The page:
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Qatar’s non-oil private sector jobs continue to rise: QFC PMI survey

Qatar’s non-oil private sector jobs continue to rise: QFC PMI survey

Tribune News Network
Doha
Qatar witnessed a further increase in employment in February, building on January’s strong round of recruitment, according to the latest Purchasing Managers Index (PMI) survey of Qatari non-hydrocarbon private sector businesses.
The PMI survey by Qatar Financial Centre (QFC) found there was an elevated degree of confidence regarding the 12-month outlook for growth of total business activity, with 71% of surveyed companies expecting output at their units to rise by February 2020.
Sheikha Alanoud bint Hamad al Thani, Managing Director, Business Development, QFC Authority, said, “February was another positive month for the Qatari private sector labour market, with employment increasing further on the back of January’s strong recruitment. Sustained workforce growth suggests firms are gearing up for greater workloads in the coming months, which is reflected in the forward-looking business expectations index being at its second-highest level yet recorded. Around 71% of survey respondents expect activity to rise over the next 12 months.
“While the underlying trend signifies resurgent growth, particularly compared to the fourth quarter of 2018, February’s PMI reading registered a slight dip from January’s six-month high.”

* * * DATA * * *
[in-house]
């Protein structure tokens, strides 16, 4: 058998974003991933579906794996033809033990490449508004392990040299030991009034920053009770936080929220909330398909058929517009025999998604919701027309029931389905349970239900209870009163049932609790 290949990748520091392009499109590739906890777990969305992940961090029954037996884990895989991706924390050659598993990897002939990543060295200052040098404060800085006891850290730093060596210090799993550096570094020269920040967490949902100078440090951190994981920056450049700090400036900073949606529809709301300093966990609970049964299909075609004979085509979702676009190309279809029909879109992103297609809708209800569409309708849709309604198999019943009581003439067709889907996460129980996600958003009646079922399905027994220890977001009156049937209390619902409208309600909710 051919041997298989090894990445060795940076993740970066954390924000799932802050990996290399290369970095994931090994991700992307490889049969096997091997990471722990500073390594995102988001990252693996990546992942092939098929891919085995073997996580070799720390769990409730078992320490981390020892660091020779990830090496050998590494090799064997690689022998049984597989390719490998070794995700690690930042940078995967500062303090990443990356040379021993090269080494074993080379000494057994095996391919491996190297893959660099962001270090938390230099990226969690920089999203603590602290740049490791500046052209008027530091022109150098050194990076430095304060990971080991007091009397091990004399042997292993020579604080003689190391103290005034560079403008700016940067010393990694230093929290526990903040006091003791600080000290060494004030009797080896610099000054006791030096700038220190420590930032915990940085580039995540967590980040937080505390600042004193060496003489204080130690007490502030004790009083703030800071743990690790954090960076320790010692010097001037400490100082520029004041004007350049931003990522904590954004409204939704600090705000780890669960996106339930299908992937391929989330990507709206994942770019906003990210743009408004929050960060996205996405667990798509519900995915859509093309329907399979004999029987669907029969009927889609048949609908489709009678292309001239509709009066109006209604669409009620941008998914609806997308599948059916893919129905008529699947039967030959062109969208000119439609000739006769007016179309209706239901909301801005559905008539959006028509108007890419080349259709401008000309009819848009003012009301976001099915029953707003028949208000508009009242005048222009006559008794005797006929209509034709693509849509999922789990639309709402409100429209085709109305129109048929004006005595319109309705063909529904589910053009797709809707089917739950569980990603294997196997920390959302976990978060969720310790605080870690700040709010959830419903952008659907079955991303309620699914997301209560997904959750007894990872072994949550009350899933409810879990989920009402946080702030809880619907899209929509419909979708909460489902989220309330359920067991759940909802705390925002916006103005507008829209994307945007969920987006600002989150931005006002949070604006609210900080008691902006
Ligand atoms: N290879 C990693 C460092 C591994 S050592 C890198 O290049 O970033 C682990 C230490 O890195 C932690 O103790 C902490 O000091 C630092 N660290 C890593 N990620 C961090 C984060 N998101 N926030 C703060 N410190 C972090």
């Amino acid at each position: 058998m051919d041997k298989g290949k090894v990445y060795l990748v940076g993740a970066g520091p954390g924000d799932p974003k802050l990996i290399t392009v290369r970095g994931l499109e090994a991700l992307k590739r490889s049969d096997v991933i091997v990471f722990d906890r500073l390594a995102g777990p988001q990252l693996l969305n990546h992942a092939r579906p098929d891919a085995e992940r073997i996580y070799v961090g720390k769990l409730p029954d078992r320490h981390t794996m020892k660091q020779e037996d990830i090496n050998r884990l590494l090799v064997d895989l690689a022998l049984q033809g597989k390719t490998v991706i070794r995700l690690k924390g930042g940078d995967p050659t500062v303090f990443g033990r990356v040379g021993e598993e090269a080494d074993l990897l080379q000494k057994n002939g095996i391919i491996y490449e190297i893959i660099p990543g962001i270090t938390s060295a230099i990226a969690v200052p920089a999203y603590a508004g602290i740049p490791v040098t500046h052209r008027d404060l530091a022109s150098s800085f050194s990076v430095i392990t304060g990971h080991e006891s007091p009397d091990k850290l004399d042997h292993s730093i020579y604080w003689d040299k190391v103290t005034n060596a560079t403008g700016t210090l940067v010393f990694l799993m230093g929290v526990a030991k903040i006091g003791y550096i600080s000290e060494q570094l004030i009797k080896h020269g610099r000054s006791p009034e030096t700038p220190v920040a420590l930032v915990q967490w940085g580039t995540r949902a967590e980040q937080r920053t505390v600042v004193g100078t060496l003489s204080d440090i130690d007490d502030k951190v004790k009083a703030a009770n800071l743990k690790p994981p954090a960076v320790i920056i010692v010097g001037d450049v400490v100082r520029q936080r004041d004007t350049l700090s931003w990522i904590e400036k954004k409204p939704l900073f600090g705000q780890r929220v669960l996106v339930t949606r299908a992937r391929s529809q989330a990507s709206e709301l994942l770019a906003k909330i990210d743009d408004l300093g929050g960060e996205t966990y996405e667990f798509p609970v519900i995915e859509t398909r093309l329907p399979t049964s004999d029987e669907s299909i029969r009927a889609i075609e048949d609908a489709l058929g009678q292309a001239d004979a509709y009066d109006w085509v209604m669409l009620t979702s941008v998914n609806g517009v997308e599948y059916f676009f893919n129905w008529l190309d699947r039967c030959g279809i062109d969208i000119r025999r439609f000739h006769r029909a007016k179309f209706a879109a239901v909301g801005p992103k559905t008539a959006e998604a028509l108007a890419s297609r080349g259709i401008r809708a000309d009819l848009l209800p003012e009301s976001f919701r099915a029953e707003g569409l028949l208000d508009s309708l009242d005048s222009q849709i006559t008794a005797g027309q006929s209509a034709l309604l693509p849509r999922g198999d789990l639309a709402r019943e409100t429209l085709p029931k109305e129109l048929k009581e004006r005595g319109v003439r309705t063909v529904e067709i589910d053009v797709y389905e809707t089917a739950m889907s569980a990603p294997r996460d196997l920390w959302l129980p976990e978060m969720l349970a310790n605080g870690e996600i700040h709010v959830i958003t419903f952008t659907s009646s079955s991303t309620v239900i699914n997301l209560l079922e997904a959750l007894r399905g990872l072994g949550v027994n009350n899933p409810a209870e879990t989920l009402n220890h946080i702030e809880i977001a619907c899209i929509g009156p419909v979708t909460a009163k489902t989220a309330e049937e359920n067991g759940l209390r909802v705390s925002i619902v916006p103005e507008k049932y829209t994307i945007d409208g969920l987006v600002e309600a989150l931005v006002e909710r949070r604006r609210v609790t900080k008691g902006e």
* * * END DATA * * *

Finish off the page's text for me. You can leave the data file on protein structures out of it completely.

Business expectations remained strongly positive in February. The future output index rose sharply to the second-highest level since the survey started in April 2017, below only December 2018’s peak.
Around 71% of firms are forecasting growth, linked to expected new projects, new clients, new bids being approved and World Cup-related work, the survey found.
The PMI is calculated from five indices for output, new orders, employment, suppliers’ delivery times and stocks of purchases.
The index dipped to 48.5 in February from January’s six-month high of 50.5.
Average input prices increased at a faster rate in February. Purchase price inflation remained relatively weak, while staff costs rose at a stronger pace than the series trend. Companies continued to cut their own prices charged for goods and services. This, combined with higher staff costs, suggests downward pressure on margins, the survey found.

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